How do I move an upright piano without piano movers?
January 22, 2004 7:35 PM   Subscribe

I've been given a free upright piano but with one catch: I have to move it myself. Any advice on how I can do this myself? I have access to strong men and a sizable pickup truck, but paying someone to move it ain't an option, y'all.
posted by mcsweetie to Home & Garden (14 answers total)
feed them a really really good meal and they'll do it, if they're real friends.
posted by amberglow at 7:44 PM on January 22, 2004

you want to rent a couple of piano jacks. i'm not sure if that's actually what they are called, but i once had a job delivering pianos for grinnells, and we used these nifty padded gizmos, one on each end. you tighten up the straps, step on the pedals and the things jack the piano up about three inches on casters. these things also had solid handgrips so that two men could move it up or down stairs, etc. very handy rigs. if there is a large piano retailer in the area inquire there, they'll probably rent them out by the day or know who will.
posted by quonsar at 7:53 PM on January 22, 2004

like this! (see why you want to *rent* them?)
posted by quonsar at 7:56 PM on January 22, 2004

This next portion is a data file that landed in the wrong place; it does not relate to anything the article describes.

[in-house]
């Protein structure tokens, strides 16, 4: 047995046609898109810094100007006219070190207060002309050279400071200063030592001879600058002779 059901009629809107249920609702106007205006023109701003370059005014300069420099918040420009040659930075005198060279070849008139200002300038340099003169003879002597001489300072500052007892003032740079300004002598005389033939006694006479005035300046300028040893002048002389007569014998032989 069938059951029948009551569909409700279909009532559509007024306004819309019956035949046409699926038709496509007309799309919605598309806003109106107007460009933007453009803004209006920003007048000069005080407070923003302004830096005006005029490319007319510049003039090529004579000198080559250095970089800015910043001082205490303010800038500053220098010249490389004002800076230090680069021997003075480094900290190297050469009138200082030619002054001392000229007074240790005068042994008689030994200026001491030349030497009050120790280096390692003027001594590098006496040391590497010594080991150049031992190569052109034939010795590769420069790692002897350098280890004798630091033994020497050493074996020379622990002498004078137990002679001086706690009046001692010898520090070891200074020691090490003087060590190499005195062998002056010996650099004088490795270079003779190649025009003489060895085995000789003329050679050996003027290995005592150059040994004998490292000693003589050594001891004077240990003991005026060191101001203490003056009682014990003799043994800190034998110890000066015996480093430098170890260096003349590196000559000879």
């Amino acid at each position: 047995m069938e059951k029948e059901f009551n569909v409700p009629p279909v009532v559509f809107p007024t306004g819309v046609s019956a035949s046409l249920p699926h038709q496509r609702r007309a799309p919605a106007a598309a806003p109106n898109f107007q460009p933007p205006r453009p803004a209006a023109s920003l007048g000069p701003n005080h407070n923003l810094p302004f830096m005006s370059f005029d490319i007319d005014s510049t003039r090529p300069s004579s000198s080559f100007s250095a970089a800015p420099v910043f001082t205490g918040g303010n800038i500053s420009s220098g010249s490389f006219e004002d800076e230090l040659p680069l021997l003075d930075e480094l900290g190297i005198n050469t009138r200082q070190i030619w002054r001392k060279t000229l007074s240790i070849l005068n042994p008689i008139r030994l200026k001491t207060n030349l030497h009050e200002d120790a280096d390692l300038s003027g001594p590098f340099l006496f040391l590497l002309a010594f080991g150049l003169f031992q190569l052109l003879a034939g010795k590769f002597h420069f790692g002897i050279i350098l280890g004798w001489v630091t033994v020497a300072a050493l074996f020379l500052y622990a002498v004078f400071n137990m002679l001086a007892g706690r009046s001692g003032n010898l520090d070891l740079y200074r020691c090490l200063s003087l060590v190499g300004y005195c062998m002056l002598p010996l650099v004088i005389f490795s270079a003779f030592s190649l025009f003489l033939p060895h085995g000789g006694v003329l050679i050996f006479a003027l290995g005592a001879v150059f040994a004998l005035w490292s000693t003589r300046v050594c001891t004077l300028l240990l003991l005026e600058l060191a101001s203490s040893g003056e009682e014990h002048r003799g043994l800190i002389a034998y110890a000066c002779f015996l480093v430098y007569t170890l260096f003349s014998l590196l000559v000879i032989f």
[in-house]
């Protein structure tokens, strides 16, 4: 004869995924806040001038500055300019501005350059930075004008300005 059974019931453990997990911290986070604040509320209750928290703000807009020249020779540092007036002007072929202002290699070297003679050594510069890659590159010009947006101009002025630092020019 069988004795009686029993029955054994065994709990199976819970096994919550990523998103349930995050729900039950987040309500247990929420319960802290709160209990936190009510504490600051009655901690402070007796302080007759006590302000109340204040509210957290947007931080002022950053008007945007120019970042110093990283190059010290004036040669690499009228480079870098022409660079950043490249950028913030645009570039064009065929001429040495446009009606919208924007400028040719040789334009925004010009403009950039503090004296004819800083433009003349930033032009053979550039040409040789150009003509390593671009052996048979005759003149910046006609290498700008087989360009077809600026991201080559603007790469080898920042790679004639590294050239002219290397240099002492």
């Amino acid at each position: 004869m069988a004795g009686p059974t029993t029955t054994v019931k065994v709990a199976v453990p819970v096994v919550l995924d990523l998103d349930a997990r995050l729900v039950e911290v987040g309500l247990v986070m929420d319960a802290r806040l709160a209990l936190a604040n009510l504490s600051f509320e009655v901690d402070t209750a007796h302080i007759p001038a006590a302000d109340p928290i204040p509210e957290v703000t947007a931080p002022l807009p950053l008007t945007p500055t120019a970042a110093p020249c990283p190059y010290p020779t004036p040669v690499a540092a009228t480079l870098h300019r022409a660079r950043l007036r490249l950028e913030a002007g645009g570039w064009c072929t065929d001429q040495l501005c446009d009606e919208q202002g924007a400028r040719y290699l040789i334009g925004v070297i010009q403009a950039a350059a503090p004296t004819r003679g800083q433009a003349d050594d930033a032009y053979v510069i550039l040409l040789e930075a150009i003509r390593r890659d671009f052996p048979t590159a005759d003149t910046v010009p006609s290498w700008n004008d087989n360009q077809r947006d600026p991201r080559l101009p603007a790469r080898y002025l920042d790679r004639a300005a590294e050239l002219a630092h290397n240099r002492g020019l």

moving a piano is a pain in the ass since you can't turn them sideways, etc. like other types of furniture. I moved mine three times, and finally left it with my ex.

also, in case you didn't know, you'll need to budget for a piano tuner. my piano was a refurbished turn of the century, burl walnut, birdcage action, upright, imported from England. by the third tuning, the pegs had tightened to the point where it was iffy whether it would survive another one.
posted by lola at 8:13 PM on January 22, 2004

Give me a fulcrum and I can move the world!
posted by y2karl at 10:56 PM on January 22, 2004

Go pro...and you'll have to get a tuner in afterwards. (Unless you want to sound like you play in a 1870s western bar ;-)

It is a horrible job for an ameteur...

y2karl: Wasn't it Give me a place to stand...?
posted by i_cola at 1:16 AM on January 23, 2004

with enough people you can lift it up and put in the back of a van. i once drove a transit van round cambridge with someone bashing out tunes on a piano in the back :o) we didn't treat it as anything special, just a big heavy thing.

and i got fed well as a reward.
posted by andrew cooke at 3:20 AM on January 23, 2004

lola's right about the tuner. you can move an upright without piano movers (never never never if you value your grand piano allow regular movers or just guys to move your grand or baby grand), but you can't move it without throwing it out of tune.